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Tuesday, 20 September 1983
Page: 1005

Mr HOWARD(6.07) —I would not want debate on this legislation to conclude without making a very short contribution. In a parliamentary sense this legislation represents the end of the wage freeze and, therefore, the last opportunity to say a few things about it. I think the most distinctive thing about the wage freeze is that, undoubtedly, it will be about the best thing on the economic front that the Hawke Government has going for it in 1983-84. I say that quite deliberately for three reasons: Firstly, there is no doubt at all that we would have faced a higher level of unemployment had it not been for the wage freeze. Nobody should pretend that anybody has a magic solution to our present level of unemployment. I do not pretend that I do or that there is any monopoly of wisdom on that subject on the Opposition side of the House, nor indeed should honourable members opposite imagine that they have any monopoly of wisdom as far as the problem of unemployment in Australia is concerned. I have said before-I say again-that I think it will be many years into the future before our present level of unemployment is significantly lower. I believe that if it had not been for the wage pause, which was an emergency initiative in an emergency situation, our levels of unemployment would have been very much greater.

Secondly, undoubtedly the wage pause is making, and will continue to make, a contribution towards reducing our level of inflation. I welcome the fact that the Government feels able to predict a lower level of inflation through 1983-84. I simply draw to the attention of the House the contribution that the wage pause has made and will continue to make to that reduction in the level of inflation.

The third point I would like to make to the House is that the Opposition believes very strongly that the Government is returning to full wage indexation way ahead of the time when it is appropriate to do so from an economic point of view. There can be little doubt that full wage indexation will deliver to those Australians fortunate enough to have jobs larger wage increases than would market conditions had we a free market for labour in Australia at present. Any suggestion that a free market for labour in Australia at present would enable the Australian work force to obtain full wage indexation of the type proposed by the Government would be unacceptable to most people.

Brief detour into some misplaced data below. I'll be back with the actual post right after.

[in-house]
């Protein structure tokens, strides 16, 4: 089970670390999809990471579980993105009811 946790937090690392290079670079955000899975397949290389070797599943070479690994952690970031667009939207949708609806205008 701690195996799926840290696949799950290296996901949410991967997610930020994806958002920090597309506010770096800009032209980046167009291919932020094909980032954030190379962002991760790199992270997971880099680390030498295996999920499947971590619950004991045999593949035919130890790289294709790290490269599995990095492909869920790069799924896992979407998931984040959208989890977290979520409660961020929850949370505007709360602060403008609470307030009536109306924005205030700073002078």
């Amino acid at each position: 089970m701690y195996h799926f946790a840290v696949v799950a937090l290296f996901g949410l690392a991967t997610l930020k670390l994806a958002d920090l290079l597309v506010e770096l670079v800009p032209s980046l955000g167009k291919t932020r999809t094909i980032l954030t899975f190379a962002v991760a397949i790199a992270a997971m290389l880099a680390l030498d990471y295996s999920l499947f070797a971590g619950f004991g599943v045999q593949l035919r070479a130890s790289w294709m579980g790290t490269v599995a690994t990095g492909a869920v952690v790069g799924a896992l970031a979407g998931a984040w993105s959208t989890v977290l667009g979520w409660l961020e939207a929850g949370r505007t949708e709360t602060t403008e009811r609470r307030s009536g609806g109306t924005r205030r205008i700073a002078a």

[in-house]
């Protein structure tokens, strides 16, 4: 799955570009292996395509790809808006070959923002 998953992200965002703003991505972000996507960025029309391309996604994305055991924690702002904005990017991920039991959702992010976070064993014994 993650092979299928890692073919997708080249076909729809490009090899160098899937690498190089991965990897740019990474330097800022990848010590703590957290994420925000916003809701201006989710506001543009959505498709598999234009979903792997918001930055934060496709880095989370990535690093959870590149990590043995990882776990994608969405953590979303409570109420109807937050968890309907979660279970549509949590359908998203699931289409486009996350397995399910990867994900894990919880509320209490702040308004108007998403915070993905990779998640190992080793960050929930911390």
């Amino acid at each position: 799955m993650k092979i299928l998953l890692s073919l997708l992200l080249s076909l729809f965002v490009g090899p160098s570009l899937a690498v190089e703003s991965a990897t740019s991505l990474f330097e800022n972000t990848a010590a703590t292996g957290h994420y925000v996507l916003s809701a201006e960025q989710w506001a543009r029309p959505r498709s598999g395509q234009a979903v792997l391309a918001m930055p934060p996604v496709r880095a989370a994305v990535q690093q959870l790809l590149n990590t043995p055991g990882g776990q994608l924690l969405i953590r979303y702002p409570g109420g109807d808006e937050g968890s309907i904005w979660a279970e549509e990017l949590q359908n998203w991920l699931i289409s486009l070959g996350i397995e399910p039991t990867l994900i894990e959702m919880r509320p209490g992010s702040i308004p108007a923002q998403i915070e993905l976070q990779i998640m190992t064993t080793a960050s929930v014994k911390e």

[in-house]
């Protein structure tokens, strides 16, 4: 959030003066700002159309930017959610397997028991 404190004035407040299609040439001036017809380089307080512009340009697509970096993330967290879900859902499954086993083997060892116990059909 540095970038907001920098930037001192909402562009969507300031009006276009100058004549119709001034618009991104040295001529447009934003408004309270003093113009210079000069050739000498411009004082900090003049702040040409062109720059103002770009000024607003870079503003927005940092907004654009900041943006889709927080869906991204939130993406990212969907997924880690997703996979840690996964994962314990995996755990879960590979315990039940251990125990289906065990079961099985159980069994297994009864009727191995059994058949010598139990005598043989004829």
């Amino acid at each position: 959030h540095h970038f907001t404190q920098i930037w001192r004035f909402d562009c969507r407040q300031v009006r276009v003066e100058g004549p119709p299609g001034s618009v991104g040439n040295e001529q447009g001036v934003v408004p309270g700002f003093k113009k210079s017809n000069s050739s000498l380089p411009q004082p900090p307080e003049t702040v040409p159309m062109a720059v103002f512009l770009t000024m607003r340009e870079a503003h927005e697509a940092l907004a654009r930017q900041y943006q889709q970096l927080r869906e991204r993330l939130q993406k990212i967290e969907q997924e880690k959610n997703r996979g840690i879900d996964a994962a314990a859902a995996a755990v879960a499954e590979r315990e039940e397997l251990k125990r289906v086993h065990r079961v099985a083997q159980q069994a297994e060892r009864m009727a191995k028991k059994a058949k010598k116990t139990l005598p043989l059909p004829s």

I say only two other things. I believe the wage pause has been a very conspicuous success. As I said a moment ago, it was an emergency initiative for an emergency situation. It drew a wide measure of support from the Australian community. There was good will towards the wage pause right across the spectrum. If I may use that hallowed expression, there was a good deal of consensus across political lines as to the desirability of having a wage pause at the end of last year. It is a pity that the new Prime Minister (Mr Hawke) in March of this year did not use his undoubted popularity and authority as a newly elected Prime Minister to obtain from those in the Australian community whom his constituency embraced support for a continuation of the wage pause. I believe he would have made a greater contribution by doing that. He may well rue the day that he did not use his authority to secure that. I believe he could have done so. Had a strong stand been taken by the Prime Minister and the Government in a leadership role, the wage pause could go on until at least the end of the year. Those opposite will say: 'What is another few months?' In our present circumstances another few months could mean a considerable number of jobs.

I conclude my remarks by saying that I think the wage pause will be the best thing economically that the Hawke Government has going for it in 1983-84. As one involved in putting it together at a political level at the end of last year, I believe it has been a great success. I believe it was a great success because people of different political views and different economic and philosophical commitments saw the need for an emergency initiative in an emergency situation. That common desire produced what I think was in all the circumstances a highly successful initiative.